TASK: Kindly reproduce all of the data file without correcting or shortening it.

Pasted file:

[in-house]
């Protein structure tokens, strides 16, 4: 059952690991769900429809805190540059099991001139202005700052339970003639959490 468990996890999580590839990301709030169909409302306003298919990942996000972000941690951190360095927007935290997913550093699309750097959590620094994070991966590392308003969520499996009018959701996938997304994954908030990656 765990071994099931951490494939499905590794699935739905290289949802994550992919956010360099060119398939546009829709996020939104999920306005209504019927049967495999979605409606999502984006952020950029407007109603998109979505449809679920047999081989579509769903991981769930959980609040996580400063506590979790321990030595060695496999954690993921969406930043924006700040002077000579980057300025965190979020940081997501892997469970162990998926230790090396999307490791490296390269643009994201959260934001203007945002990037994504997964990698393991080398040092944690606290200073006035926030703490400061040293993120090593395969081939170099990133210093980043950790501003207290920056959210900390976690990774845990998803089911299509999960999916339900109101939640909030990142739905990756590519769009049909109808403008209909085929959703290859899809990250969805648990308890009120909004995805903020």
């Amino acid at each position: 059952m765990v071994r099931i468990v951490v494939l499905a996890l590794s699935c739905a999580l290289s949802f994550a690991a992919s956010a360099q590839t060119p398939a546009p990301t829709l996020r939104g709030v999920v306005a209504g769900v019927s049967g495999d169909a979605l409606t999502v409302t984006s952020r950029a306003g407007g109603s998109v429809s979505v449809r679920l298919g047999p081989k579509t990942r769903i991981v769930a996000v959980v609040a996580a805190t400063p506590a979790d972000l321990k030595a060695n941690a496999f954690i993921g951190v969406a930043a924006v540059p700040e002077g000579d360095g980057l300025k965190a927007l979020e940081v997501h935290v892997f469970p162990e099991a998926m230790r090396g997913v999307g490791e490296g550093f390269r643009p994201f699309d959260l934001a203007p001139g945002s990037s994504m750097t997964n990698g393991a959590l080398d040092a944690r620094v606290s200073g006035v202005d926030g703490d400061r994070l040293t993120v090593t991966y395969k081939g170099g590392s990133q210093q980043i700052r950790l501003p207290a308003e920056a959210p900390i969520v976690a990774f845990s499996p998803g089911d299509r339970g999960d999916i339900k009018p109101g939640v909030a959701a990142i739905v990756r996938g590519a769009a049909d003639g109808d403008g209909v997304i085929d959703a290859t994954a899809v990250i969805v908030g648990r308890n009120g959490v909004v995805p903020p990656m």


[in-house]
């Protein structure tokens, strides 16, 4: 059952690991769900429809805190540059099991001139202005700052339970003639959490 468990996890999580590839990301709030169909409302306003298919990942996000972000941690951190360095927007935290997913550093699309750097959590620094994070991966590392308003969520499996009018959701996938997304994954908030990656 765990071994099931951490494939499905590794699935739905290289949802994550992919956010360099060119398939546009829709996020939104999920306005209504019927049967495999979605409606999502984006952020950029407007109603998109979505449809679920047999081989579509769903991981769930959980609040996580400063506590979790321990030595060695496999954690993921969406930043924006700040002077000579980057300025965190979020940081997501892997469970162990998926230790090396999307490791490296390269643009994201959260934001203007945002990037994504997964990698393991080398040092944690606290200073006035926030703490400061040293993120090593395969081939170099990133210093980043950790501003207290920056959210900390976690990774845990998803089911299509999960999916339900109101939640909030990142739905990756590519769009049909109808403008209909085929959703290859899809990250969805648990308890009120909004995805903020």
């Amino acid at each position: 059952m765990v071994r099931i468990v951490v494939l499905a996890l590794s699935c739905a999580l290289s949802f994550a690991a992919s956010a360099q590839t060119p398939a546009p990301t829709l996020r939104g709030v999920v306005a209504g769900v019927s049967g495999d169909a979605l409606t999502v409302t984006s952020r950029a306003g407007g109603s998109v429809s979505v449809r679920l298919g047999p081989k579509t990942r769903i991981v769930a996000v959980v609040a996580a805190t400063p506590a979790d972000l321990k030595a060695n941690a496999f954690i993921g951190v969406a930043a924006v540059p700040e002077g000579d360095g980057l300025k965190a927007l979020e940081v997501h935290v892997f469970p162990e099991a998926m230790r090396g997913v999307g490791e490296g550093f390269r643009p994201f699309d959260l934001a203007p001139g945002s990037s994504m750097t997964n990698g393991a959590l080398d040092a944690r620094v606290s200073g006035v202005d926030g703490d400061r994070l040293t993120v090593t991966y395969k081939g170099g590392s990133q210093q980043i700052r950790l501003p207290a308003e920056a959210p900390i969520v976690a990774f845990s499996p998803g089911d299509r339970g999960d999916i339900k009018p109101g939640v909030a959701a990142i739905v990756r996938g590519a769009a049909d003639g109808d403008g209909v997304i085929d959703a290859t994954a899809v990250i969805v908030g648990r308890n009120g959490v909004v995805p903020p990656m």